Victim Advocate Information
"How can I help victims?"
Click here to read an New Yorker article about rise of the victim rights movement!
Explore Volunteer Opportunities
Most Sheriff's Offices, Police Departments, and District Attorney's Offices have some type of Victims' Assistance Unit. Many of the Victim Advocates within these units are volunteers. The first step in learning what opportunities are available as a victim advocate in your area of the state is to contact one of those agencies and ask to speak with the person in charge of their Victims' Assistance Unit. Many times, these agencies have volunteer opportunities listed on their website and generally provide a standard training, unique to their agency, for new volunteers.
Specialized Advocate Volunteers
If you are interested in becoming an advocate that specializes in domestic violence, sexual assault or child abuse, most counties have nonprofits that focus on helping victims of these types of crimes. Many times, too, these agencies have volunteer opportunities listed on their website and generally provide a standard training, unique to their agency, for new volunteers. Visit our Directory (located on the Home page) and search for agencies in your county to get started.
Direct vs. Indirect Services
Another thing to consider when looking into victim services is direct and indirect services. While both are extremely rewarding and vital to the victim service field, they are different and you should know where you best fit!
- Direct Services: Agencies that provide direct services generally provide either on-scene services (as in the case of Sheriff or Police agencies) or crisis services (as in the case of a sexual assault service or domestic violence shelter or hotline).
- Indirect Services: These agencies provide what some might call "back-end" or "hidden" services. These indirect services don't always include one-on-one contact with a victim, but are still extremely valuable! Examples are agencies or departments that support direct services such as COVA.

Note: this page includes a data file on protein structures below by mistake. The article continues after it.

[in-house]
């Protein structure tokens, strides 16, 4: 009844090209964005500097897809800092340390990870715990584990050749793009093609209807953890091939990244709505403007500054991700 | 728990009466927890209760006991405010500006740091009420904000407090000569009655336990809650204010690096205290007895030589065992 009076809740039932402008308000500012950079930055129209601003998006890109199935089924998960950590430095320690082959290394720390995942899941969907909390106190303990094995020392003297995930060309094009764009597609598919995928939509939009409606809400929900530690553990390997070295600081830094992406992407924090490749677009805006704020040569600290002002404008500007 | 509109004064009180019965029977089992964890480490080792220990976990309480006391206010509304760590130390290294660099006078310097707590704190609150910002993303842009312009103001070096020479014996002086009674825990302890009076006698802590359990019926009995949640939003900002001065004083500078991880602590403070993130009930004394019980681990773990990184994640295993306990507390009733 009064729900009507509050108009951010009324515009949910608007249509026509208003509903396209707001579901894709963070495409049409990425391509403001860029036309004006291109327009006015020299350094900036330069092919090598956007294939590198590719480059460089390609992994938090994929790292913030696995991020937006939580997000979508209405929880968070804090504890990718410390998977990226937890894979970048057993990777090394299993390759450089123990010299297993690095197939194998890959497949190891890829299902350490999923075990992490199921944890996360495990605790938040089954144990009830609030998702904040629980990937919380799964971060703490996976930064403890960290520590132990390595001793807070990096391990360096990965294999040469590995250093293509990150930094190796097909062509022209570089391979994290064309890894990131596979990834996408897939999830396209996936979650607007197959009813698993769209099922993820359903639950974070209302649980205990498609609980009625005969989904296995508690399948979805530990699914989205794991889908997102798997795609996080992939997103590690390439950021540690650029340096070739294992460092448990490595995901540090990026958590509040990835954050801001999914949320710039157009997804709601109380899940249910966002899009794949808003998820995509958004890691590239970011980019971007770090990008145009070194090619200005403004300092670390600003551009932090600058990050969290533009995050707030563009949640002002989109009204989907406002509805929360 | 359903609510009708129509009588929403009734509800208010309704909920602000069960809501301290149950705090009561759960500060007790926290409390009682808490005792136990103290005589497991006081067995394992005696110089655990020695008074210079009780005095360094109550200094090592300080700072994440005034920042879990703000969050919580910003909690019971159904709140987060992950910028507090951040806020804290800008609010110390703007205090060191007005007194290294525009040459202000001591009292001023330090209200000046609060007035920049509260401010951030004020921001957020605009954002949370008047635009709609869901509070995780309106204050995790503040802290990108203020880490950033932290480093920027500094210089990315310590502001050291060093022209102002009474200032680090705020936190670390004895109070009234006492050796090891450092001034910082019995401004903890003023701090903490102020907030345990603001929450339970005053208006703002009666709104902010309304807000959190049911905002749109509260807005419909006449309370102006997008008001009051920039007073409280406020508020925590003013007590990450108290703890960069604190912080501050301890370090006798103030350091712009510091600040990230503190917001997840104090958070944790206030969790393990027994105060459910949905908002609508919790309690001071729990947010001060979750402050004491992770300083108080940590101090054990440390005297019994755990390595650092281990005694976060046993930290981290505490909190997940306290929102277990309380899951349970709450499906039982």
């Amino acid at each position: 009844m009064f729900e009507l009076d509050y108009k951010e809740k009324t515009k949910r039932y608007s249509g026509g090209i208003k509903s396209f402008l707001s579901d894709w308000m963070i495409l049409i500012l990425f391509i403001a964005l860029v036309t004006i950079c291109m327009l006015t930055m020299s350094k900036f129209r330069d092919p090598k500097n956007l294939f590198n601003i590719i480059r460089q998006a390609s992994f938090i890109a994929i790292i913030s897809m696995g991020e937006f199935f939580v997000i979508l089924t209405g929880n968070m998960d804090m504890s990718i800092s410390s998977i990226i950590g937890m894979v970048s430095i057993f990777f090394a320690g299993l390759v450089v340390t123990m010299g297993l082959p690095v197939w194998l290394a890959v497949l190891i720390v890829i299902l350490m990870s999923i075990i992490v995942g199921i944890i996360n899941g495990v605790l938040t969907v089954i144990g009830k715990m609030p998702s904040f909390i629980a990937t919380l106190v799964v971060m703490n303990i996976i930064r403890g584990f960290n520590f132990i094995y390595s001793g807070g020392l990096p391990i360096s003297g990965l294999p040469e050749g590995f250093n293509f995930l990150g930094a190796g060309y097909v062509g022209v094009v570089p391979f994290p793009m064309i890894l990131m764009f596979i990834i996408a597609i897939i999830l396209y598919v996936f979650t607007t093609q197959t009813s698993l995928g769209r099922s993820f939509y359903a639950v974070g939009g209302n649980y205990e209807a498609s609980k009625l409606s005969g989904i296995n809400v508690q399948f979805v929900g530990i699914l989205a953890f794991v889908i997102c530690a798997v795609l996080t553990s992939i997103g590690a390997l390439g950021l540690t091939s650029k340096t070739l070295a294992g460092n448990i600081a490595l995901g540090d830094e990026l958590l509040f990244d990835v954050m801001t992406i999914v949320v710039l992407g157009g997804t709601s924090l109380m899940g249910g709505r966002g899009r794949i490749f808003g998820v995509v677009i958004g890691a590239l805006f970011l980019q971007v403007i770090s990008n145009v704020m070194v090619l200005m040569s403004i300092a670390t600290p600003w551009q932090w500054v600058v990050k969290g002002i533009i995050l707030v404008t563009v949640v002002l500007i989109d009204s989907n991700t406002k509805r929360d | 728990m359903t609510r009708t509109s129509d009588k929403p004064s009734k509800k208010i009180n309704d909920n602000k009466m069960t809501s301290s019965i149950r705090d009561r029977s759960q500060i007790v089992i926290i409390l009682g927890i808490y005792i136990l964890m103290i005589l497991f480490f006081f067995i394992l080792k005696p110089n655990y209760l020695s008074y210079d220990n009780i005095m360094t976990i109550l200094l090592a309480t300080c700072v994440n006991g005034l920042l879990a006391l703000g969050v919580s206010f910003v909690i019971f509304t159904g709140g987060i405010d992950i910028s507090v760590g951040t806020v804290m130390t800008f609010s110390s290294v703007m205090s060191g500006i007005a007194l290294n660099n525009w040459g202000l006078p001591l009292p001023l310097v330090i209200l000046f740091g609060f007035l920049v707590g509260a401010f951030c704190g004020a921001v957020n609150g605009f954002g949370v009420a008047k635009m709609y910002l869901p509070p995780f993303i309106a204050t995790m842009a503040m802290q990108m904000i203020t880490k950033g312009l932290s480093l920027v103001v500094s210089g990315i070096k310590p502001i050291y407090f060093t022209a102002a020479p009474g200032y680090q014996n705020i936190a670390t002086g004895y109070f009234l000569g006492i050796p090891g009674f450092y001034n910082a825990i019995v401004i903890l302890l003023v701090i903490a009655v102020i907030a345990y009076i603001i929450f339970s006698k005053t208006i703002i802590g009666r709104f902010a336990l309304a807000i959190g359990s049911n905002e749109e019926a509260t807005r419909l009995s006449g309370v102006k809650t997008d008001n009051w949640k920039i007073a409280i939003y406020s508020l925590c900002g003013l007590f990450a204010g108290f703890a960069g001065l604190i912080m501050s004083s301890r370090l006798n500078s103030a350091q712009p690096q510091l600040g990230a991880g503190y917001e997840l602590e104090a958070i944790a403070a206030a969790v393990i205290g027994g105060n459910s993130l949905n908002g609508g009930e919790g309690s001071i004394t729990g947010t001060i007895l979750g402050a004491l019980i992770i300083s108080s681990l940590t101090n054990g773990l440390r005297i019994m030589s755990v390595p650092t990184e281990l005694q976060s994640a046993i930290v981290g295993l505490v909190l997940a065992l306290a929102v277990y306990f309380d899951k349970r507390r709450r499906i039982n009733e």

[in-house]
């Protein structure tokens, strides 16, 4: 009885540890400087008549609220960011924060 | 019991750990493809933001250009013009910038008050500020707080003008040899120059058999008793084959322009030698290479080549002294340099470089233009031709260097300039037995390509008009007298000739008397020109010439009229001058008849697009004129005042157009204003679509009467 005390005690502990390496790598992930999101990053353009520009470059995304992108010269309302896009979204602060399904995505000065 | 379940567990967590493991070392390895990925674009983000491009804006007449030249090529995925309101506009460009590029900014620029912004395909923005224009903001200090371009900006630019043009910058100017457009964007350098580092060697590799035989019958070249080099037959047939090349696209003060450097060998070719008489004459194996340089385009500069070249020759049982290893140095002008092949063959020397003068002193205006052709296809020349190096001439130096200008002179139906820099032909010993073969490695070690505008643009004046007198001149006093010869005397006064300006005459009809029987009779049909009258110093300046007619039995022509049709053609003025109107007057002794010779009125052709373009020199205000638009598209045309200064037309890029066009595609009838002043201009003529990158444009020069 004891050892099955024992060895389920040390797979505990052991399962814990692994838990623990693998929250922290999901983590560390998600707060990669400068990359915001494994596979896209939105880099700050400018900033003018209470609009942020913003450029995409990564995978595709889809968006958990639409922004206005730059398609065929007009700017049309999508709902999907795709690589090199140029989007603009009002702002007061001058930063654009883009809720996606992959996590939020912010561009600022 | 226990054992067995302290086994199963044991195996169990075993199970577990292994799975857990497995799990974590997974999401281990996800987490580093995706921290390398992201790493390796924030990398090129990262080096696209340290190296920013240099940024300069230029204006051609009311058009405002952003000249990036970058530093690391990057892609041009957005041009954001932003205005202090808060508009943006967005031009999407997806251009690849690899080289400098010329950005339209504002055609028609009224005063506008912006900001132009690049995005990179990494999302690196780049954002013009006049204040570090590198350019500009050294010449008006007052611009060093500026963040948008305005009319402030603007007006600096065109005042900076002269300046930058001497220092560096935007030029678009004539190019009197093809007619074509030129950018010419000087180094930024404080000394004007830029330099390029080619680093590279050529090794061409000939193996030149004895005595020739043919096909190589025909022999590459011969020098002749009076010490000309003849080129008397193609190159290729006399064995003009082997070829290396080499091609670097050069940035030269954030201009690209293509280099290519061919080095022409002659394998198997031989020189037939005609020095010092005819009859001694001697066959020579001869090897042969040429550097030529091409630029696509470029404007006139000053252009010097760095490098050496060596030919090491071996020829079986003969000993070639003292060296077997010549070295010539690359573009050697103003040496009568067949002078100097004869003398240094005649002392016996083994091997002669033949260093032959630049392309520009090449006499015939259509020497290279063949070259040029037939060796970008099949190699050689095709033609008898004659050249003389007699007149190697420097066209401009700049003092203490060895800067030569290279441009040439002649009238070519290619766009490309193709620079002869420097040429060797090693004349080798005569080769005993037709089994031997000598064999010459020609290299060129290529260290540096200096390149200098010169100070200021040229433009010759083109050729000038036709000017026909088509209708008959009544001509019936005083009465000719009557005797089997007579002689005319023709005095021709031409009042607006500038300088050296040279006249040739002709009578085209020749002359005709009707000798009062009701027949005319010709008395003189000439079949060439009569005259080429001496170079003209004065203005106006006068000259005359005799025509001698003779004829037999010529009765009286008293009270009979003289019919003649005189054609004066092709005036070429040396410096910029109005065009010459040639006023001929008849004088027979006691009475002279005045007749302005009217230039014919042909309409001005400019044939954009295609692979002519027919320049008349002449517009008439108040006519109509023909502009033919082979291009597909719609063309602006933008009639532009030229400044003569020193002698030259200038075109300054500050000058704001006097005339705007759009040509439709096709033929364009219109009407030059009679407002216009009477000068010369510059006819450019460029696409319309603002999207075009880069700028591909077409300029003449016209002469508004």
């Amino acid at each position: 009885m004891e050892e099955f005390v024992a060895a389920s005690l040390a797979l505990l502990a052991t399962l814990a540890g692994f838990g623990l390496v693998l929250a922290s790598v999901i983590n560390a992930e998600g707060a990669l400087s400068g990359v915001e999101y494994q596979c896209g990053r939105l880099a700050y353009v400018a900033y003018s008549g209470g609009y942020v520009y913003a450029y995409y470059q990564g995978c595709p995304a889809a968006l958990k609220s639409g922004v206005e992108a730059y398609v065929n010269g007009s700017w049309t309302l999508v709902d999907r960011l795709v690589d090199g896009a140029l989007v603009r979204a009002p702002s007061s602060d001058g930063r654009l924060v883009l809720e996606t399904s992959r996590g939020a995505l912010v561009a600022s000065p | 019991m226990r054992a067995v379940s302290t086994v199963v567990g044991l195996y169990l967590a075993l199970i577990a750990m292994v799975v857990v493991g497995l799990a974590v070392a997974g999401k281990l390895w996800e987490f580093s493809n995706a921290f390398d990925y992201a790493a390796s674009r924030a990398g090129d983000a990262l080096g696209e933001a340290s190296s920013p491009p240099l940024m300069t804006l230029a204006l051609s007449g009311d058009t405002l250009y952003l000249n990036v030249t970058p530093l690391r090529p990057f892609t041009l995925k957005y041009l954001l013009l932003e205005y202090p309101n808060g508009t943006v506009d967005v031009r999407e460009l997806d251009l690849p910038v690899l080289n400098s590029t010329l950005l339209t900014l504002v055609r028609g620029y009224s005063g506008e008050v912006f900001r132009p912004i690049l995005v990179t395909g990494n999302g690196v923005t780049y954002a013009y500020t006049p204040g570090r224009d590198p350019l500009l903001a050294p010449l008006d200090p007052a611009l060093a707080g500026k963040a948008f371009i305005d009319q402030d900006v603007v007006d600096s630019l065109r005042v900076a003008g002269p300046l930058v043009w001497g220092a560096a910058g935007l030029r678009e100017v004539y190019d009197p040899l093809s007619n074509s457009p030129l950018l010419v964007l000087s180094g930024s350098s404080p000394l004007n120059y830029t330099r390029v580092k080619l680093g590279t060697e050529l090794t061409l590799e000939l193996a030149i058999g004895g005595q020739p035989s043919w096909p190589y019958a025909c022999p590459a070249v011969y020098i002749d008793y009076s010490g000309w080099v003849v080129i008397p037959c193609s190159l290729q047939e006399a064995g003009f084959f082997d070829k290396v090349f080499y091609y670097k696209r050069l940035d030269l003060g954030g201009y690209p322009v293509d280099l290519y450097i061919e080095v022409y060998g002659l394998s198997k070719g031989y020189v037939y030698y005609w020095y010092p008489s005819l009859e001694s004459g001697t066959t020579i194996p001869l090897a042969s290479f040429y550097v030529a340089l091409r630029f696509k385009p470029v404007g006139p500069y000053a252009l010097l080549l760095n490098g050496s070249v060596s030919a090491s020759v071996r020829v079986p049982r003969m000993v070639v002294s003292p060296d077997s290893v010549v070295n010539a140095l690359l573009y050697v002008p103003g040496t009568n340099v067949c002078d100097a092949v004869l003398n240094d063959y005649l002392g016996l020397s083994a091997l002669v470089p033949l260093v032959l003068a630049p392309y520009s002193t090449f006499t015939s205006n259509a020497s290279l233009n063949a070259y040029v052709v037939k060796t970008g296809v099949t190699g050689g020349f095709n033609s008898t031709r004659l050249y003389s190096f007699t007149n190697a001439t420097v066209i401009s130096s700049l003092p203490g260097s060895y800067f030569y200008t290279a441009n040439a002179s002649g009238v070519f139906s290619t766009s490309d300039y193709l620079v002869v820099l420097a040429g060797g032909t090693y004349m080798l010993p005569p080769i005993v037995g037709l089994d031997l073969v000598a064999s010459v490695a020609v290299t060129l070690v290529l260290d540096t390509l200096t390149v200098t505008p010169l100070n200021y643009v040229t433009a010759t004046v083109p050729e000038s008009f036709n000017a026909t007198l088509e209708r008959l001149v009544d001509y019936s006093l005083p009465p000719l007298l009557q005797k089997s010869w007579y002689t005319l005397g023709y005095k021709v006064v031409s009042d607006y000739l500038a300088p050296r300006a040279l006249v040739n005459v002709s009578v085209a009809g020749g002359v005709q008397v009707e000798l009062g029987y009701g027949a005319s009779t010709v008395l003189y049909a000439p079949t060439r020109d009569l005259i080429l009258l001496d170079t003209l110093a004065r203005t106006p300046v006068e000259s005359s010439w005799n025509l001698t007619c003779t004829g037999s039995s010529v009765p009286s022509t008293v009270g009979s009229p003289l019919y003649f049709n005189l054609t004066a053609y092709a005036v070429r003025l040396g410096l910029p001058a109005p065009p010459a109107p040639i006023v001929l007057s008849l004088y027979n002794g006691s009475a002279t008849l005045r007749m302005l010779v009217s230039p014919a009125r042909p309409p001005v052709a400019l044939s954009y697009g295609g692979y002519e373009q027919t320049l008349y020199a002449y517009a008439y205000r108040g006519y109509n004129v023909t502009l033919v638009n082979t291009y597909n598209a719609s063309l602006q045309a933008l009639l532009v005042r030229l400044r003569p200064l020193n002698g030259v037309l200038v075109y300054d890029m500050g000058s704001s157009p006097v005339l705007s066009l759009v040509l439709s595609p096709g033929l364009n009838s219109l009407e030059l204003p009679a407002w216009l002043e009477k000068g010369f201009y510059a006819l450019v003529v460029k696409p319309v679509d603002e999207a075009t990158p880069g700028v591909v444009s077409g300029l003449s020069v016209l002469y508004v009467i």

- Check into your local nonprofits, police department or District Attorney's Office website for volunteer opportunities.
- COVA's Job & Volunteer Opportunities page.
- COVA's Trainings & Events page - See what is happening around the state and in the US!
- Look into COVA's Victim Service Intern Program if you are a college student in the Denver Metro area.
COVA Tips for Crisis and Trauma:
The Aurora Theater Tragedy, the Columbine Tragedy, the 9/11 Attack, the Park County School Shootings, and many other disasters have far-reaching implications. Those of us in victim services may need to be prepared to respond to situations that are different from our normal professional challenges. COVA encourages you to be prepared in your community to respond to these acts of violence. We are available to support your efforts to provide these services, and PLEASE remember to take care of yourself.
COVA's Alphabet Soup:
There are many abbreviations used in the victim service field. Below is a link to many abbreviated terms to assist you!
Code of Ethics for Victim Advocates:
Colorado Victim Rights Amendment Guide:
Please be sure to download the updates as well. DCJ's HB-1064 Technical Assistance Guide will be posted when it becomes available.
- COVA's VRA Manual, updated September 2017
- VRA Manual updates November 2019